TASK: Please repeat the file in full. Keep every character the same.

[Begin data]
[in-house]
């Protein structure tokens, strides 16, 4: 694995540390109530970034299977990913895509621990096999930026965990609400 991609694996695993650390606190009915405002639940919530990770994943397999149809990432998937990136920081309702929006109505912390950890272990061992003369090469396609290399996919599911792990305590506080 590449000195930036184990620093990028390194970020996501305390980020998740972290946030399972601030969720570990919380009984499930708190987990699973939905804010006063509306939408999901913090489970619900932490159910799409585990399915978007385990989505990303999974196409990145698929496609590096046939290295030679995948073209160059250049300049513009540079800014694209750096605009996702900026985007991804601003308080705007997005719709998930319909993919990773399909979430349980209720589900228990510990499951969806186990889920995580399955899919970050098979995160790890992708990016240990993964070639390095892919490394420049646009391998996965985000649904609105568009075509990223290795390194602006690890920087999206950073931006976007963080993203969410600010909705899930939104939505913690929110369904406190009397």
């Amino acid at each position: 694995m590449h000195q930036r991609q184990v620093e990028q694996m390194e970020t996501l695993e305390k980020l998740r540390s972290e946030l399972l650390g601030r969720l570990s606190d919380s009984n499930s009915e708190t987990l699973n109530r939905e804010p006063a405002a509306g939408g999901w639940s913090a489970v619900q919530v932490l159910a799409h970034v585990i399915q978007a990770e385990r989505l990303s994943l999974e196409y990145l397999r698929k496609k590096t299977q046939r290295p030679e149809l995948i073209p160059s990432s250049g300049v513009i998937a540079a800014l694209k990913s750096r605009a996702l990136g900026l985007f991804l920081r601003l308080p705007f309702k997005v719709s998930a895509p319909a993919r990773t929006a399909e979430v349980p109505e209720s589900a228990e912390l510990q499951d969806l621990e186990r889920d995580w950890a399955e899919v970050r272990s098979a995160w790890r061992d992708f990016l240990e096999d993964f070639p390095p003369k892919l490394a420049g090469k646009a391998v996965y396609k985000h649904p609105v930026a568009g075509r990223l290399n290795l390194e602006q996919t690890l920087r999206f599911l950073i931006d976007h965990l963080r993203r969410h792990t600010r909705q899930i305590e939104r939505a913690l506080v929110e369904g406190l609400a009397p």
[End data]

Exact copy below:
[in-house]
């Protein structure tokens, strides 16, 4: 694995540390109530970034299977990913895509621990096999930026965990609400 991609694996695993650390606190009915405002639940919530990770994943397999149809990432998937990136920081309702929006109505912390950890272990061992003369090469396609290399996919599911792990305590506080 590449000195930036184990620093990028390194970020996501305390980020998740972290946030399972601030969720570990919380009984499930708190987990699973939905804010006063509306939408999901913090489970619900932490159910799409585990399915978007385990989505990303999974196409990145698929496609590096046939290295030679995948073209160059250049300049513009540079800014694209750096605009996702900026985007991804601003308080705007997005719709998930319909993919990773399909979430349980209720589900228990510990499951969806186990889920995580399955899919970050098979995160790890992708990016240990993964070639390095892919490394420049646009391998996965985000649904609105568009075509990223290795390194602006690890920087999206950073931006976007963080993203969410600010909705899930939104939505913690929110369904406190009397």
């Amino acid at each position: 694995m590449h000195q930036r991609q184990v620093e990028q694996m390194e970020t996501l695993e305390k980020l998740r540390s972290e946030l399972l650390g601030r969720l570990s606190d919380s009984n499930s009915e708190t987990l699973n109530r939905e804010p006063a405002a509306g939408g999901w639940s913090a489970v619900q919530v932490l159910a799409h970034v585990i399915q978007a990770e385990r989505l990303s994943l999974e196409y990145l397999r698929k496609k590096t299977q046939r290295p030679e149809l995948i073209p160059s990432s250049g300049v513009i998937a540079a800014l694209k990913s750096r605009a996702l990136g900026l985007f991804l920081r601003l308080p705007f309702k997005v719709s998930a895509p319909a993919r990773t929006a399909e979430v349980p109505e209720s589900a228990e912390l510990q499951d969806l621990e186990r889920d995580w950890a399955e899919v970050r272990s098979a995160w790890r061992d992708f990016l240990e096999d993964f070639p390095p003369k892919l490394a420049g090469k646009a391998v996965y396609k985000h649904p609105v930026a568009g075509r990223l290399n290795l390194e602006q996919t690890l920087r999206f599911l950073i931006d976007h965990l963080r993203r969410h792990t600010r909705q899930i305590e939104r939505a913690l506080v929110e369904g406190l609400a009397p």